The following editorial appeared in The Mercury News on Dec. 1:

President-elect Donald Trump and his vice president, Indiana Gov. Mike Pence, pulled off a great little coup by persuading Carrier to keep about 1,000 jobs in Indianapolis after the company had announced it was moving 1,700 jobs to Mexico.

It was a political and public relations triumph: Trump said he’d bring back manufacturing, he’s saving 1,000 jobs and he’s not even president yet. And of course it’s wonderful for the workers, who can keep their $25-per-hour jobs for at least awhile longer.

But a model for manufacturing job recovery it is not.

Carrier stayed because of government incentives and tax breaks. If Indianapolis and the state offered the same breaks to lots of other companies, they’d have to find other ways to raise revenue to pave streets and provide public safety. It is not scalable. As economist Paul Krugman noted in the New York Times, Trump would have to do a deal like this once a week for 30 years to save as many jobs as Obama’s auto bailout.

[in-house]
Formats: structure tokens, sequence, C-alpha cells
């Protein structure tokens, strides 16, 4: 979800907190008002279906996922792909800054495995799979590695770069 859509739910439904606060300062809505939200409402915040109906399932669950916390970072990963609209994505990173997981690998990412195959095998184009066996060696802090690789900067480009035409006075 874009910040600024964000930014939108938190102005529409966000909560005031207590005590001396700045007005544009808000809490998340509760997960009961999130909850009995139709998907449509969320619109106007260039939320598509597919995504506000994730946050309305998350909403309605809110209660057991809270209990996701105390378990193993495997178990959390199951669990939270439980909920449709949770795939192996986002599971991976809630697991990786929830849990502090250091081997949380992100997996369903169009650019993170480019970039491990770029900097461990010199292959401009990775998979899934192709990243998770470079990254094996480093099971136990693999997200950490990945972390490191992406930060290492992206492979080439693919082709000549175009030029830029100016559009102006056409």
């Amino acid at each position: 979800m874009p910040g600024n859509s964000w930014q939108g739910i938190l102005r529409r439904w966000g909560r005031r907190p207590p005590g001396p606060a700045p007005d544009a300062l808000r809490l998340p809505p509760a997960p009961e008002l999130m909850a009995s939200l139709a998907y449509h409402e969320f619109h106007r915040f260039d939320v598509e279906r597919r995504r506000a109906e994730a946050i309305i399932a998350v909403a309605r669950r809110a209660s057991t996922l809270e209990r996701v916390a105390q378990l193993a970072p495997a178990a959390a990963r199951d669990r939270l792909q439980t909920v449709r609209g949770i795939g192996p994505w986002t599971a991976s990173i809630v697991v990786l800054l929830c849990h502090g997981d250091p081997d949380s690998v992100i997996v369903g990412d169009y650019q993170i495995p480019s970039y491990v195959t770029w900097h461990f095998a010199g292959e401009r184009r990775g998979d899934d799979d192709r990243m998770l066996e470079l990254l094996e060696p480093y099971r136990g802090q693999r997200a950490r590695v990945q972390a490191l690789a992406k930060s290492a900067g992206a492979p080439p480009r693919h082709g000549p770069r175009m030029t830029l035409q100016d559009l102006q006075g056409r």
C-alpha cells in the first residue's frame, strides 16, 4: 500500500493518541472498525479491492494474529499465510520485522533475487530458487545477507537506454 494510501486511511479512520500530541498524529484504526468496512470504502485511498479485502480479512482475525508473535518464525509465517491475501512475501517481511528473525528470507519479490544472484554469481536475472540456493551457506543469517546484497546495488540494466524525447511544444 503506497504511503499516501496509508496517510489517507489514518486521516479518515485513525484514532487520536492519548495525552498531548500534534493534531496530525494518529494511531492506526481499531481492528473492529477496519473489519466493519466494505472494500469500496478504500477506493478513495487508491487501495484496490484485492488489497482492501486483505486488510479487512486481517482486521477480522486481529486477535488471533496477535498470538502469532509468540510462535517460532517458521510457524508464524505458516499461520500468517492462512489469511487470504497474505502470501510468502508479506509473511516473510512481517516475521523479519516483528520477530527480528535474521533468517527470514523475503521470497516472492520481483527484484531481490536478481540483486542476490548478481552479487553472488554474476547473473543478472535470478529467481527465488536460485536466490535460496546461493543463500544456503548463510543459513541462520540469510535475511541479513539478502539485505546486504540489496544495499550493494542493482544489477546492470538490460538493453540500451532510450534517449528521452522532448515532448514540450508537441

The Carrier deal is what states and communities do case by case to attract a new factory or keep one going. California, for example, helped Tesla make its Fremont, Calif., plant pencil out — although the competition for Tesla was other states, not other countries.

The Obama administration took a lot of flak for helping some green industries when one failed spectacularly, but most of the companies in the program thrived and created thousands of jobs. Through a venture capital lens, it was a good investment.

We hope the Carrier investment is a good deal for the long term. But saving an existing plant is different from persuading companies to build new ones here, let alone bringing back jobs from overseas.

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